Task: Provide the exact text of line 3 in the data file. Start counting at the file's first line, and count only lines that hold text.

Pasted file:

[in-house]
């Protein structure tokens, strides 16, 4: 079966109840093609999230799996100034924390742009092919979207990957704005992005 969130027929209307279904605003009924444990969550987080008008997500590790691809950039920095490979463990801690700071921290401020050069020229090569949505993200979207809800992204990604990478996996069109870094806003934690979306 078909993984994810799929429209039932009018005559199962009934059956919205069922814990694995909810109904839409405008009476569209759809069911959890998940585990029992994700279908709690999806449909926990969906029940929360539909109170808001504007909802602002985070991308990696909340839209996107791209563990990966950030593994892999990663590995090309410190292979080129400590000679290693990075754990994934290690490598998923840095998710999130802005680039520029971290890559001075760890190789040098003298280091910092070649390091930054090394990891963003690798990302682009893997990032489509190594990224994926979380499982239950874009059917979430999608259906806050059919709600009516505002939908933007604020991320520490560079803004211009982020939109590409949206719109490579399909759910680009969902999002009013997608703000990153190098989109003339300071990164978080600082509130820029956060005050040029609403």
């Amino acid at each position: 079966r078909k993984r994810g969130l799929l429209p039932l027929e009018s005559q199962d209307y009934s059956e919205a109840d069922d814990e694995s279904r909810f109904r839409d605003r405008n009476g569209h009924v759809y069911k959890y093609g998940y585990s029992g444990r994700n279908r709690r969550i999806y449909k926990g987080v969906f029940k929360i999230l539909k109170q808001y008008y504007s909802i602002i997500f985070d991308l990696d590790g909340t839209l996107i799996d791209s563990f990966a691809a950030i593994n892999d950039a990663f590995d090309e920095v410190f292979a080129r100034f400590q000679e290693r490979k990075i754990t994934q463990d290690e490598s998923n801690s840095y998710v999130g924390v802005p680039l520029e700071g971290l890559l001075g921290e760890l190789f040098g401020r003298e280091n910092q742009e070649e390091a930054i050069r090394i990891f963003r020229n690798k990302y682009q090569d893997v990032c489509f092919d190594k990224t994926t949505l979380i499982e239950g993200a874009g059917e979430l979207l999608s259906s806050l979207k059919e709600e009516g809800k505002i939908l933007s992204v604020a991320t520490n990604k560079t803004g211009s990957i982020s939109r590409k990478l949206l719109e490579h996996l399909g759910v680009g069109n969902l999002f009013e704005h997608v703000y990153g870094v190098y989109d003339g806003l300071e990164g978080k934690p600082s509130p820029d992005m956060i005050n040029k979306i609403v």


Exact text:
């Amino acid at each position: 079966r078909k993984r994810g969130l799929l429209p039932l027929e009018s005559q199962d209307y009934s059956e919205a109840d069922d814990e694995s279904r909810f109904r839409d605003r405008n009476g569209h009924v759809y069911k959890y093609g998940y585990s029992g444990r994700n279908r709690r969550i999806y449909k926990g987080v969906f029940k929360i999230l539909k109170q808001y008008y504007s909802i602002i997500f985070d991308l990696d590790g909340t839209l996107i799996d791209s563990f990966a691809a950030i593994n892999d950039a990663f590995d090309e920095v410190f292979a080129r100034f400590q000679e290693r490979k990075i754990t994934q463990d290690e490598s998923n801690s840095y998710v999130g924390v802005p680039l520029e700071g971290l890559l001075g921290e760890l190789f040098g401020r003298e280091n910092q742009e070649e390091a930054i050069r090394i990891f963003r020229n690798k990302y682009q090569d893997v990032c489509f092919d190594k990224t994926t949505l979380i499982e239950g993200a874009g059917e979430l979207l999608s259906s806050l979207k059919e709600e009516g809800k505002i939908l933007s992204v604020a991320t520490n990604k560079t803004g211009s990957i982020s939109r590409k990478l949206l719109e490579h996996l399909g759910v680009g069109n969902l999002f009013e704005h997608v703000y990153g870094v190098y989109d003339g806003l300071e990164g978080k934690p600082s509130p820029d992005m956060i005050n040029k979306i609403v």